Lexus Begins an Official “No-Haggle” Buying Policy

Lexus Begins an Official “No-Haggle” Buying Policy

While some companies are turning to the internet to change the way we buy cars, others are taking a more classical approach. Car dealerships are known for the negotiation process upon purchasing a new or used car. While some auto companies and dealerships operate under a “no-haggle” policy, it’s not the norm. Now, Japanese auto-company Lexus appears to be set on changing that as a means to hopefully customer satisfaction and their relationship to those customers.

Lexus has always been considered an industry leader in customer-focused retailing, and they have started a haggle-free program with 12 of its 236 U.S. dealers this year according to Jeff Bracken, general manager of Toyota Motor Sales U.S.A.’s Lexus Division.

Bracken has been quoted by the press during a presentation at the CAR Management Briefing Seminars saying, “while negotiation-free pricing is not revolutionary, we strongly believe the concept will further elevate transaction transparency and customer care.”

When it comes the sales and buying of vehicles, like a Lexus, it is required for auto companies and auto dealers to commit upfront to a fair transaction price on vehicles. Later the dealers essentially convince shoppers that the price is not only honest and fair, that the price is as committed.

BANGKOK - MARCH 25: Showroom of Lexus car at The 36 th Bangkok

Other companies have done what Lexus is doing. Back in the 1990s, General Motors’ Saturn brand started a “one-price selling” campaign, when Saturn dealers worked to focus their conversations with entry-level car buyers on product instead of price, which was set.

Lexus is on a different level, however. Since Lexus is a luxury vehicle brand not unlike BMW and Mercedes-Benz, pricing and sales competition operate with much higher stakes. Although Lexus sales have been growing and their brand has expanded, Lexus was displaced as its sales leader by BMW back in 2011 and has been that way up to the present.

Seven months into 2015, Lexus’ U.S. sales were up 14 percent to 188,664 vehicles. Lexus is still, however, behind its European rivals. It should be noted that as of July 2015, Lexus did outsell its competition in the US, so things are looking positive for the company.

Luxury-brand auto companies are consistently trying new ideas to win over drivers and have the loyalty of customers. You can see this in BMW’s creation of showroom “Genius” personnel to talk to shoppers about its vehicles, no doubt inspired by tech giant Apple’s “Genius Bar.”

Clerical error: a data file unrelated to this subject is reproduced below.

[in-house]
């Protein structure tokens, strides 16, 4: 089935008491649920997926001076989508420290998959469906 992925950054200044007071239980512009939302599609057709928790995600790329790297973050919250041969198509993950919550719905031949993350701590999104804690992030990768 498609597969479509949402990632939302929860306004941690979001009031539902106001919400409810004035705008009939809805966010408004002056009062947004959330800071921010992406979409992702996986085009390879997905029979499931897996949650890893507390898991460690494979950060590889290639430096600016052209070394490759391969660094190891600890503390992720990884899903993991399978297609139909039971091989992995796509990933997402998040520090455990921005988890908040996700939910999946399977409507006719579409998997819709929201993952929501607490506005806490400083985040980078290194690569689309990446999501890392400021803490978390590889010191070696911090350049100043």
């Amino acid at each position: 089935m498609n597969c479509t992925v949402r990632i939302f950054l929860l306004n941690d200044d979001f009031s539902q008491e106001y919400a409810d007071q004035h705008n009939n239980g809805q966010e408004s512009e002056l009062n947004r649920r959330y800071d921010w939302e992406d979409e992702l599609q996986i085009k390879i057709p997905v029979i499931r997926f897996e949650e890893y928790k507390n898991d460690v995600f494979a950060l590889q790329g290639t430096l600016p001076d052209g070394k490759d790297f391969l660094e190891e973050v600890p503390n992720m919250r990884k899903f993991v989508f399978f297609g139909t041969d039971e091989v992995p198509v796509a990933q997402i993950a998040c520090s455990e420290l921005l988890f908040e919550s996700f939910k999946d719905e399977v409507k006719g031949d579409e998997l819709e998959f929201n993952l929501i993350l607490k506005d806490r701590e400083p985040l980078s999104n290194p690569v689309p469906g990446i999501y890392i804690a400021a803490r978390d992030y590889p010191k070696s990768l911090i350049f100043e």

Car seller and couple of buyers signing contract

In another attempt to keep up and perhaps outrace their competition, Bracken also announced to the Traverse City audience that his brand also has created a program called “The Lexus Difference,” which is an initiative purported to provide customers “a more personalized experience.” Bracken has not yet provided the exact details of the initiative.

Lexus is also trying to expand on their demographic appeal. Recently they have launched female buyer-friendly program that Bracken called “Ladies Night Out.” In that initiative, dealerships have begun offering technology and how-to events targeted at their female customers.

All of these initiatives are set on making the car buying experience more buyer-friendly and appealing to new customers. It is true that the Saturn brand disappeared, their idea of “one-price selling” still had an effect on the industry. In fact many dealers around the industry continue to work with one-price selling on at least an individual basis. Supporters of such a sales method and even some customers can feel that process of haggling over a price often taints a buyer’s attitude toward the dealer or dealership.

There are still opponents to such initiatives. Industry critics claim that some car-buyers inevitably haggle over a sales price, and continue to do so even in negotiation-free showrooms. Until companies like Lexus or its competitors allow this initiative to become the norm, we can only speculate as to the long-term effects on the industry and the way we buy and sell cars.

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